Peyton Manning’s retirement announcement was front and center on every website, blog, TV channel and social media post. For two reasons. Manning, of course, was one of the greatest NFL quarterbacks of all-time. And he also was one of the greatest endorsers of all time.
Manning retired with roughly $400 million in earnings — $249 million in NFL contracts, according to Sportrac, and $150 million in endorsement deals, according to Forbes — making him the most financially successful NFL player ever. That shouldn’t stop just because he’s not playing.
A lot of Manning’s future earnings will depend on his next steps. It is well-known that Manning owns Papa John’s franchises in the Denver area. He also owns two beer distributors in Louisiana — which is a reason he mentioned Budweiser after helping the Broncos win Super Bowl 50. He will likely see a solid stream of income off those investments.
Manning also probably isn’t going to disappear off fans’ TV screens any time soon. Brands he is associated with can use his retirement in a new ad campaign. Manning could be getting ready for Sunday football, but this time singing the Nationwide jingle while enjoying his retirement. He could drive his Buick to the stadium only to have to pay for parking. Manning isn’t going away any more than Michael Jordan, Larry Bird, Charles Barkley, Wayne Gretzky, and Joe Montana have. They all are effective endorsing products post-retirement.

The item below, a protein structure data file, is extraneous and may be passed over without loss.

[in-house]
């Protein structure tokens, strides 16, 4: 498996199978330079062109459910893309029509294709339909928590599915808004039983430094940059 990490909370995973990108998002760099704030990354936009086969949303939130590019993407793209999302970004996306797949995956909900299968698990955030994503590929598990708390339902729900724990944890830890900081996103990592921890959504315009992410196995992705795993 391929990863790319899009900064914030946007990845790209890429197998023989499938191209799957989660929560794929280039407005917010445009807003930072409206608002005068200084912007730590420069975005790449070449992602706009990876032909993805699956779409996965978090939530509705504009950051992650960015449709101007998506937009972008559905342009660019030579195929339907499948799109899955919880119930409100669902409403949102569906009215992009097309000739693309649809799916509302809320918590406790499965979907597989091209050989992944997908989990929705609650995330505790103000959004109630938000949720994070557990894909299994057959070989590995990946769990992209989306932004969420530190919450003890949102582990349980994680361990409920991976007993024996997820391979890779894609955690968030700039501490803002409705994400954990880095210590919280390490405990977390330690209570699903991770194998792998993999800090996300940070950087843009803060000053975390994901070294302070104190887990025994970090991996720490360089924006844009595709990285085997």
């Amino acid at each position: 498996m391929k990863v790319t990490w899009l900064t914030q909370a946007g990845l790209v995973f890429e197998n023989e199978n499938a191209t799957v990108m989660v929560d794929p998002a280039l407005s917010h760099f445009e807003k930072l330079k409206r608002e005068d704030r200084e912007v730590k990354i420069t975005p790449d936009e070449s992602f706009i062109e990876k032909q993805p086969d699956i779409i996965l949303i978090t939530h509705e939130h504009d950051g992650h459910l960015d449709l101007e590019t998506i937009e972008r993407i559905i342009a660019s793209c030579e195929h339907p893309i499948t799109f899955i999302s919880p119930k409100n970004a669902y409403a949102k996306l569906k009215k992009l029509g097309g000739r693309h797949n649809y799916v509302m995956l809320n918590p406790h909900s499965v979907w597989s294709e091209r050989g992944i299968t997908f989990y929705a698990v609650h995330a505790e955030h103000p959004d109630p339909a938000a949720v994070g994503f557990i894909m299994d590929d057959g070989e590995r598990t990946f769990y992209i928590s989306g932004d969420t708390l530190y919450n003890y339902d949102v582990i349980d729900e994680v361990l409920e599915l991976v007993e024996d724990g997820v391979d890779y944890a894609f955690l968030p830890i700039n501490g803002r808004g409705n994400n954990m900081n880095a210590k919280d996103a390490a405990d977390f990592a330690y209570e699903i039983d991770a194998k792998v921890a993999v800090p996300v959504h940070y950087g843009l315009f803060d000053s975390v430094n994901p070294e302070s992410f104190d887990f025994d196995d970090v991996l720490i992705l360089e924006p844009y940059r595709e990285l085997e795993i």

Manning also could make money as a TV personality. There is going to be a bidding war for his services and he could still endorse products as long as it is written into his TV contract. That would only increase Manning’s earning power. What’s to stop him from being the next John Madden or Jon Gruden?
Only two issues could stop Manning from continuing his endorsement deals. One would be if he becomes GM or purchases a stake in a team. John Elway isn’t shilling products while he runs the Broncos. Jordan has cut back on endorsement appearances with his ownership stake in the Hornets. There is a potential for competing sponsors and team-related business decisions that could limit Manning. He would be paid millions to run a team, but that pales in comparison to his endorsement options.
The other issue comes with the recent HGH and sexual assault allegations. As of now, both stories have been contained. There hasn’t been close to the amount of coverage and scrutiny as there was with PED allegations involving Roger Clemens, Barry Bonds or A-Rod. Or nearly as much as Ray Rice or Jameis Winston faced in their assault cases, Tiger Wood’s from his infidelity, or even a certain QB nemesis allegedly deflating footballs. If allegations prove true, Manning’s earning power certainly could be limited. The quicker those stories go away, the better it is for Manning’s financial future.
Of course, Manning also has the option of taking time off and disappearing for a bit. After all, he has made $400 million and that should last him as long as he wants. But that is unlikely to happen with someone who has enjoyed the limelight for so long, and Manning has never left money on the table.
Michael Colangelo is Managing Editor of The Fields of Green and Assistant Director at the USC Sports Business Institute.